Wood'nCoal
 
Stoker Coal Boiler: 1959 EFM 350
Hand Fed Coal Stove: Harman Magnafire Mark I
Coal Size/Type: Rice and Chestnut
Other Heating: Fisher Fireplace Insert

Re: Pea Nut

PostBy: jpete On: Wed Dec 26, 2007 11:58 pm

Wood'nCoal wrote:I seem to get a good burn and plenty of heat from pea coal, the only complaint is the short burn times.


What's short? I have no problem with 10 to 12 hour times between any messing with it. Maybe 8 hours if it really gets cold and I have to rev it up.
jpete
 
Hand Fed Coal Stove: Harman Mk II
Coal Size/Type: Stove, Nut, Pea
Other Heating: Dino juice

Re: Pea Nut

PostBy: rberq On: Thu Dec 27, 2007 8:09 am

Thanks for the feedback. My only problem with nut size has been slowing down the burn on warm days, without losing the fire. Temps here over the Christmas weekend were in the high 30's and I slowed the stove so I was getting about 15 hour burn times, but I still had to open a couple windows to keep room temp down to 78 degrees. On the plus side, none of the women were shivering and looking accusingly at me. I will get a few bags of pea and try that during the next warm spell.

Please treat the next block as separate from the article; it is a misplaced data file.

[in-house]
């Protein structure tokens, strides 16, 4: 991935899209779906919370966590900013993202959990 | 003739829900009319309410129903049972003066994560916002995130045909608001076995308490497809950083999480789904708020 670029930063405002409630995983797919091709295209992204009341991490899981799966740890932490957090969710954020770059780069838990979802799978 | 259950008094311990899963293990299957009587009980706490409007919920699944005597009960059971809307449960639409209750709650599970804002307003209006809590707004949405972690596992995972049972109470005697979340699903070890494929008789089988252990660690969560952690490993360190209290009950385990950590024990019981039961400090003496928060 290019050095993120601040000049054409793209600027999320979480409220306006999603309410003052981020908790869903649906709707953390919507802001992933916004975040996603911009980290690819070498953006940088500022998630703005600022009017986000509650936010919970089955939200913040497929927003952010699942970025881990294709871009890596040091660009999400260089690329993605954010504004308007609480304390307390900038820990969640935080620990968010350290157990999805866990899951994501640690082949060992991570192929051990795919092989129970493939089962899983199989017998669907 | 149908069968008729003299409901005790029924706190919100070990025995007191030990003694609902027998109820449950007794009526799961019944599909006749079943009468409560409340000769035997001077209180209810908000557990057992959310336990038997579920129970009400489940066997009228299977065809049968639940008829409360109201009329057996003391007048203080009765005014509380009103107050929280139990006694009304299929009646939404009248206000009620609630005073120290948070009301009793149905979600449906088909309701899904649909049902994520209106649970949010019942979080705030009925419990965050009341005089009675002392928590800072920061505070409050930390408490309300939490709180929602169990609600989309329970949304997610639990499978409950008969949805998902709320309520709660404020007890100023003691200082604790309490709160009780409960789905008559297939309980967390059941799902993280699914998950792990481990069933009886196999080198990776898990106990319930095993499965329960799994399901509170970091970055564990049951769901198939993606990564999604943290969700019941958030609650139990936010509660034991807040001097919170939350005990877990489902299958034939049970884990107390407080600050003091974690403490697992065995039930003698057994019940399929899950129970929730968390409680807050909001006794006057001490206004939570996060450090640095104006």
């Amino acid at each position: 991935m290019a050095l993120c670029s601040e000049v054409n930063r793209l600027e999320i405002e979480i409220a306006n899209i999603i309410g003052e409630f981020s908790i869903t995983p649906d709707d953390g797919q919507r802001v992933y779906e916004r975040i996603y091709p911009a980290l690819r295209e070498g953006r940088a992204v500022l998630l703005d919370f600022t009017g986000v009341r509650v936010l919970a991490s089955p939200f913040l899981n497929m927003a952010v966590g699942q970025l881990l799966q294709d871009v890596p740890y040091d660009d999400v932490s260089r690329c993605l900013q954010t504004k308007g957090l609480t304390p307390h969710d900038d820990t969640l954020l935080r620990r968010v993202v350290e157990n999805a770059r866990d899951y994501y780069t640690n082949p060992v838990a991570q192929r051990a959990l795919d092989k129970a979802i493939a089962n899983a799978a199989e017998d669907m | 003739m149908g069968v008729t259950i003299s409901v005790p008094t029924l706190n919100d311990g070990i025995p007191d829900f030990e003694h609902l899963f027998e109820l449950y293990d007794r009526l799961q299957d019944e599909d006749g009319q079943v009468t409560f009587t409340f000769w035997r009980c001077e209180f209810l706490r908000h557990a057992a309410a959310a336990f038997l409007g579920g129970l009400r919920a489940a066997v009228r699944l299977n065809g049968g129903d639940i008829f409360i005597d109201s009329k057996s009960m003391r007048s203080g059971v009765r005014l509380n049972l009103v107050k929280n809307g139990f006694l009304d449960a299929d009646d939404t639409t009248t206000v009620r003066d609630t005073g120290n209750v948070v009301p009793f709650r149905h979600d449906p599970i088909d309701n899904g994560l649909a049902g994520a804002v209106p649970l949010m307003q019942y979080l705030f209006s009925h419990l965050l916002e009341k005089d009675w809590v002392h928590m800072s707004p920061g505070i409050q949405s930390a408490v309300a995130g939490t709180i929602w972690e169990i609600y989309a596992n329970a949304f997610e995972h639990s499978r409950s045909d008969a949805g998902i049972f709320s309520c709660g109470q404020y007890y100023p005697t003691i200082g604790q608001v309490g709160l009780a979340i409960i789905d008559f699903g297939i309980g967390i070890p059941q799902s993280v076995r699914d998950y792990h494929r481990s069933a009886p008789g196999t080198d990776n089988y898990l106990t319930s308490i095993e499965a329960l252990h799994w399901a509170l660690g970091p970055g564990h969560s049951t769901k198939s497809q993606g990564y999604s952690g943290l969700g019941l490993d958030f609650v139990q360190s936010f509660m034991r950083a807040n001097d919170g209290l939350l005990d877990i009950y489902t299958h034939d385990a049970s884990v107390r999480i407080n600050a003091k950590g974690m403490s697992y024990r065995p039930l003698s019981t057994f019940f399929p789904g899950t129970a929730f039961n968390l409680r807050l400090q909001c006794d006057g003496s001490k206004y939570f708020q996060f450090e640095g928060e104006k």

rberq
 
Hand Fed Coal Stove: DS Machine 1300
Coal Size/Type: Nut -- Kimmel/Blaschak/Reading
Other Heating: Oil hot water radiators, propane

Re: Pea Nut

PostBy: SuperBeetle On: Thu Dec 27, 2007 9:25 am

I have burned pea, nut, and stove size in my Mark II. I actually prefer a 50-50 mix of nut and stove. On warm days (above 40) I open the draft control about 1/4 turn or a litlte less. The stove will set there and idle for 16-20 hours without any shaking or loading.
As far as loading, I personally just put gloves and on throw the coal in the stove by hand. Using a shovel or coal hod is just too much bother for me. I put my coal in 5 gallon buckets when I bring it inside.
SuperBeetle
 
Hand Fed Coal Stove: Harman Mark II
Coal Size/Type: Pea, Nut, & Stove Anthracite

Re: Pea Nut

PostBy: Wood'nCoal On: Thu Dec 27, 2007 10:06 am

jpete wrote:
Wood'nCoal wrote:I seem to get a good burn and plenty of heat from pea coal, the only complaint is the short burn times.


What's short? I have no problem with 10 to 12 hour times between any messing with it. Maybe 8 hours if it really gets cold and I have to rev it up.


I'm getting about 8 hours out of a full coal bed, most likely because I'm running the stove at a high burn rate. On Christmas day I left the air vent in the ash door at 1/2 turn because the stove is in the dining room and we were having dinner in there. It idled along all day. Last night The stove was loaded full at 11 pm, air open 2 turns, this morning at 7 am there was burning only in about 1/3 of the coal bed. Adding a few shovels of coal, then waiting about 20 mins., shaking, a little charcoal, and it's back up. I will probably go back to pea/nut mix, and see how that works out. I'm don't need to get more heat from the stove, I just need to get the burn time from a full stove to last a little longer.